Why does the DOM object in the Google Web Toolkit expose a non-W3C API?

Manipulating the contents of the browser's HTML DOM is at the heart of DHTML and AJAX applications.  In most languages and environments, manipulating the DOM follows a convention established by the W3C.  For example, the code to create a new node is usually document.create('nodename'). In GWT, however, the equivalent code is DOM.createElement('nodename').  Similarly, the W3C-standard way to append one node to another is with parent.appendChild(child).  In GWT, this is DOM.appendChild(parent, child).

In other words, the DOM API in GWT requires you to call methods on the DOM object itself, instead of directly on the relevant objects.  This might seem odd to some developers, who might be inclined to ask why this is the case.  The reason, in short, is because of Deferred Binding.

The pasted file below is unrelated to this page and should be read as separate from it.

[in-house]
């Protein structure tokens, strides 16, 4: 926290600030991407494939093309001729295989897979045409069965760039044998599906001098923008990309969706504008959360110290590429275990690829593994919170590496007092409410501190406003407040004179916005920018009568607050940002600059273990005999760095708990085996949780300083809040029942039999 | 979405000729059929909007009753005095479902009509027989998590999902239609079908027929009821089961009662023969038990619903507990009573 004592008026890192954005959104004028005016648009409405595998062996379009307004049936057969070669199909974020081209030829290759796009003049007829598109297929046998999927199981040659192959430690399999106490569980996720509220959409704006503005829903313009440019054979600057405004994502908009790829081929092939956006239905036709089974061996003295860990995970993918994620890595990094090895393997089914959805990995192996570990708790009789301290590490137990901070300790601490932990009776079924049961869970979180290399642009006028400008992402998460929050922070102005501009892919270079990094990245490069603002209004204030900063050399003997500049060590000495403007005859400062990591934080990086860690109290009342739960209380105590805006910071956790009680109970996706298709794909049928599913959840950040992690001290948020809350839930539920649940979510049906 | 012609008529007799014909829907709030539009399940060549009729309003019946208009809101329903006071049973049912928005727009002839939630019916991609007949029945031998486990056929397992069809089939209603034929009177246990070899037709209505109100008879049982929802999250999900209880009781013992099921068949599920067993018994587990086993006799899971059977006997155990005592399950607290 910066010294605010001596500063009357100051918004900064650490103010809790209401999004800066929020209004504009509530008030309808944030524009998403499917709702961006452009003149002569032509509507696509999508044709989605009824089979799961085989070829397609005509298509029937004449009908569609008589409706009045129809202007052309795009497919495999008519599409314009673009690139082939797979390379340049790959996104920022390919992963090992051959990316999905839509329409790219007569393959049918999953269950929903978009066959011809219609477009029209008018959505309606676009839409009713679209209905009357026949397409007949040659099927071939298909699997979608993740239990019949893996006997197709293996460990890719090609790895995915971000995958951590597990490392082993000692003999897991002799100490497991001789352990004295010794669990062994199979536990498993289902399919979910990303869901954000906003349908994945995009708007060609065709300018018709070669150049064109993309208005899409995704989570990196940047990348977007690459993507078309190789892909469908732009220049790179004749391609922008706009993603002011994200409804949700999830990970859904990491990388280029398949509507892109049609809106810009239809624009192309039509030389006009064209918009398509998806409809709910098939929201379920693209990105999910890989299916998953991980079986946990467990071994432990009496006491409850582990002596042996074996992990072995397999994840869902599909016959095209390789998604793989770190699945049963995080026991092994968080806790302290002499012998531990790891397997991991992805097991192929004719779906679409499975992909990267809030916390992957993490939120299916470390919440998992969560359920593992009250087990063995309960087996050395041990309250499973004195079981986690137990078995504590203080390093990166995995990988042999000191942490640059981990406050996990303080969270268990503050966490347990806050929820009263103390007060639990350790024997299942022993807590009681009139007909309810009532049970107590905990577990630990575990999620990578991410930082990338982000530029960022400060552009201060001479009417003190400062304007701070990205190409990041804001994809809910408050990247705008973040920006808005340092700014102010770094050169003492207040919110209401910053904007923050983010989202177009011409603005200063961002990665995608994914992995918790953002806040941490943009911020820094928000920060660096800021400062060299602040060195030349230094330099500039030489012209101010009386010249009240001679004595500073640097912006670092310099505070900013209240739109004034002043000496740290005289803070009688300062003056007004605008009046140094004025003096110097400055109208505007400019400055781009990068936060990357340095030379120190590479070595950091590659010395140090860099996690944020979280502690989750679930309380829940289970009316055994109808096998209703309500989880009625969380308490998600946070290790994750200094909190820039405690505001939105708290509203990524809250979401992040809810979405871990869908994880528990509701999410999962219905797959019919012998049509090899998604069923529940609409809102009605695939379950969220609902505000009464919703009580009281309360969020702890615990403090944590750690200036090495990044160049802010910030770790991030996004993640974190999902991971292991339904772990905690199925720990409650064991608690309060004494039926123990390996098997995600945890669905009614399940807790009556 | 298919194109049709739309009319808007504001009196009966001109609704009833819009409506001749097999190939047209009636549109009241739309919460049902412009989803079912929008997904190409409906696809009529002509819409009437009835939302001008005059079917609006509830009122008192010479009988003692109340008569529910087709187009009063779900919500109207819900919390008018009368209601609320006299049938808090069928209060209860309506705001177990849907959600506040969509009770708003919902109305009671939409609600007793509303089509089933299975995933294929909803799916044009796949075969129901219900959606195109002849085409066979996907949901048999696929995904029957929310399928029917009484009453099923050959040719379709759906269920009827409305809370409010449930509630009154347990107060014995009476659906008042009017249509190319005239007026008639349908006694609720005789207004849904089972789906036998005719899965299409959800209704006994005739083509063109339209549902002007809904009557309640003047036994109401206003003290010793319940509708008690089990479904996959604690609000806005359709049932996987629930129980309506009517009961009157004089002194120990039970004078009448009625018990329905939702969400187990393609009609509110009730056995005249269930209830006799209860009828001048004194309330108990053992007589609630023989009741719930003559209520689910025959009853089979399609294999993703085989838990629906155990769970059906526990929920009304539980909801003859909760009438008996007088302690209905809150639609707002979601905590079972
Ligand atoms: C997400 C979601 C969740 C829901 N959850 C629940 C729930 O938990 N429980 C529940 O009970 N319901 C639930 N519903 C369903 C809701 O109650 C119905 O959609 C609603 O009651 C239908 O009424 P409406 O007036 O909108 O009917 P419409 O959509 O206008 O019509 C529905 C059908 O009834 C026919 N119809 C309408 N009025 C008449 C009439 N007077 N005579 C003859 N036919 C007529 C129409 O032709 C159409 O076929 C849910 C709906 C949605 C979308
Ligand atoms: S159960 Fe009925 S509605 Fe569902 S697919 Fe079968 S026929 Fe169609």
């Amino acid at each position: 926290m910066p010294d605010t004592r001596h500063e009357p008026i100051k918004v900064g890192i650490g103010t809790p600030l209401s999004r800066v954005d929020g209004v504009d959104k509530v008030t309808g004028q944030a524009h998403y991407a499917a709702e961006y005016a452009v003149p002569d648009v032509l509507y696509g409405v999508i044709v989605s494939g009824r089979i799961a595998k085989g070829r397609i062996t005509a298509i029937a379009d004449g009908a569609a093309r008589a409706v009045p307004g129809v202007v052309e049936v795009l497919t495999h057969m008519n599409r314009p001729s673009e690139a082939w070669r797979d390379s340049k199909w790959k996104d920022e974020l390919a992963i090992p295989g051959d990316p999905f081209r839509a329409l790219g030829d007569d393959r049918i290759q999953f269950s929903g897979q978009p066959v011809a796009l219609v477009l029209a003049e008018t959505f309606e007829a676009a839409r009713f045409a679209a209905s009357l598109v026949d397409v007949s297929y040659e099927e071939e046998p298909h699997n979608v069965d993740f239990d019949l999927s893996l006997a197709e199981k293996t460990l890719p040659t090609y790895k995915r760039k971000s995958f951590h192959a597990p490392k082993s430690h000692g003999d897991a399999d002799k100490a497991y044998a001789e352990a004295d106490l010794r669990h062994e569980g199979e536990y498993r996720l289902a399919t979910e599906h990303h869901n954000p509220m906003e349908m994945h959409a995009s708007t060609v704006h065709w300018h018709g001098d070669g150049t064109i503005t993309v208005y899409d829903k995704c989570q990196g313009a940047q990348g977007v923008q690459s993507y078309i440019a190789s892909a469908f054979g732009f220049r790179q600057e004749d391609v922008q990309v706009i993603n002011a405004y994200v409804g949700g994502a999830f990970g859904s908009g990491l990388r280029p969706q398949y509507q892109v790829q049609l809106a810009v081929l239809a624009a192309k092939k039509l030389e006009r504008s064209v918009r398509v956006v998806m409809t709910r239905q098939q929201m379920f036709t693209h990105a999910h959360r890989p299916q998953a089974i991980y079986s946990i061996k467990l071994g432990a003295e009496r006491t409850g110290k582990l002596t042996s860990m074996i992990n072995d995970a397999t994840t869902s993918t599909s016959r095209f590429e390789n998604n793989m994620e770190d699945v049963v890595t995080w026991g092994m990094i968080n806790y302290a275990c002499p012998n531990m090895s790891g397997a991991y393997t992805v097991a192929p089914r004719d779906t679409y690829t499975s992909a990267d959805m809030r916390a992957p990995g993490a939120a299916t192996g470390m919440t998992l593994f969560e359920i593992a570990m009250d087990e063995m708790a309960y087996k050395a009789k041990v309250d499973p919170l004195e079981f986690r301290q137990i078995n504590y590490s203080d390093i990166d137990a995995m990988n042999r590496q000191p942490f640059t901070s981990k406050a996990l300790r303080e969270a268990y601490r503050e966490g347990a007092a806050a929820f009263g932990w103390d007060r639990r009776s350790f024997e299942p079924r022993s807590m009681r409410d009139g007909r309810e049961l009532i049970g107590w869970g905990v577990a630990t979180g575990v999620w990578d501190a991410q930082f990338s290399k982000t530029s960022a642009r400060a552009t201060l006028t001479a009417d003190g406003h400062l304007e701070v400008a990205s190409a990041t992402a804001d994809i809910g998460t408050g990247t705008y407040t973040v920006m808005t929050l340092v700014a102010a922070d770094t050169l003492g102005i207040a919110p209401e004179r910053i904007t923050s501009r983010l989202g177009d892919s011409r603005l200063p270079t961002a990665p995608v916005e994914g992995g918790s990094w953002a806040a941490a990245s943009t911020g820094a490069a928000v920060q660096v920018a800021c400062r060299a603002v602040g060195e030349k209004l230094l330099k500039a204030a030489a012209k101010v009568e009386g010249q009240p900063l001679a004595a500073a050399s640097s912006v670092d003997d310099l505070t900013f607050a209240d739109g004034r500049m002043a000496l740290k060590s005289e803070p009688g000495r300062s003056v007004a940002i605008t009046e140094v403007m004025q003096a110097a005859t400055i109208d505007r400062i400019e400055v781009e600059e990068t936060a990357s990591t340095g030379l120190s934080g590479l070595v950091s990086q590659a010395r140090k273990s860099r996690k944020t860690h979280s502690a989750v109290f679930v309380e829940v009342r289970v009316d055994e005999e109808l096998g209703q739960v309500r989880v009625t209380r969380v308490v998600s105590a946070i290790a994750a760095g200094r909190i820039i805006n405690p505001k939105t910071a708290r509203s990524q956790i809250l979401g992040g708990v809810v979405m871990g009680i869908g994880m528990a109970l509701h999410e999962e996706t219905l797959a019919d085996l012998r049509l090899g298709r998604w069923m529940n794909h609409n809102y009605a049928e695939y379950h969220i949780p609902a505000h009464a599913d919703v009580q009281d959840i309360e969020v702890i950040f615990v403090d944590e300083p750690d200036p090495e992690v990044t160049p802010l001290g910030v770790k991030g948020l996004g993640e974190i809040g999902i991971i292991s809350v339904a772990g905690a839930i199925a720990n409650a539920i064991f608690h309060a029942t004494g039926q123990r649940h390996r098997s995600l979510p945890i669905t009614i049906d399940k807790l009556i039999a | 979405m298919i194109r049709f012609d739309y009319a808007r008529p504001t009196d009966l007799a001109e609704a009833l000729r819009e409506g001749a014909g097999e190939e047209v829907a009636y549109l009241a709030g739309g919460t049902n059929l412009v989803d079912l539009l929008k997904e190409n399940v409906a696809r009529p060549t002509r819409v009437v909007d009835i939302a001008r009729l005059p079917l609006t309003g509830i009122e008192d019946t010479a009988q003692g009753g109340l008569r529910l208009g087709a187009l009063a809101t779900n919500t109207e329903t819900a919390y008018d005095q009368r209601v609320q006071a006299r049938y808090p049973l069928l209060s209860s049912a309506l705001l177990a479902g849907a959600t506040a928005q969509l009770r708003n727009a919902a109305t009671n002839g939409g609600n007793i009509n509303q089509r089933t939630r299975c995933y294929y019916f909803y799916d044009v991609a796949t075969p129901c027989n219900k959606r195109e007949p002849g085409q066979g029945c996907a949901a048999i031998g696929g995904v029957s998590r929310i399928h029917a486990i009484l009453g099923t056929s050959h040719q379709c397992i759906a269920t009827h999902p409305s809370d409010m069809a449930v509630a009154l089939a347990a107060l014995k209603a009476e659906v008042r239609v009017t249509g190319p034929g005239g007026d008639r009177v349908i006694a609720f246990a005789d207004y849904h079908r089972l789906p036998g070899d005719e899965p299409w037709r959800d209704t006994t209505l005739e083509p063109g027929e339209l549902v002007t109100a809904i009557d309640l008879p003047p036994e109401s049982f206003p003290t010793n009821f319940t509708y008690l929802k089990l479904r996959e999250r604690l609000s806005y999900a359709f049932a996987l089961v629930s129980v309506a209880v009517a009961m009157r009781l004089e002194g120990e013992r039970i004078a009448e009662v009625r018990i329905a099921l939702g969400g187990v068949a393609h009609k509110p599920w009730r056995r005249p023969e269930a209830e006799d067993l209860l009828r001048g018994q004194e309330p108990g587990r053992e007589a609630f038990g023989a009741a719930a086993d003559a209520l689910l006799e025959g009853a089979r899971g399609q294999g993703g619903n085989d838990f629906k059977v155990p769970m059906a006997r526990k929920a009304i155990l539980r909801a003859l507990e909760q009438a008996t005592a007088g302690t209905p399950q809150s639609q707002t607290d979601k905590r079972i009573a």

Every browser has idiosyncrasies, or "quirks".  These browser quirks extend to the DOM APIs exposed by the browsers.  Since each browser's DOM implementation is slightly different, GWT needs to wrap accesses to the browsers' DOMs within a compatibility interface.  That compatibility interface is the GWT DOM object.

The GWT API consolidates all DOM operations into the single DOM class, so that only that one class is affected by the Deferred Binding.  To use the W3C model, all of the related classes would need to have alternate browser-specific implementations. That would make the code harder to maintain and less efficient.

For these reasons, GWT uses a single DOM object instead of a more W3C-standard API to minimize complexity and improve the quality of the software.
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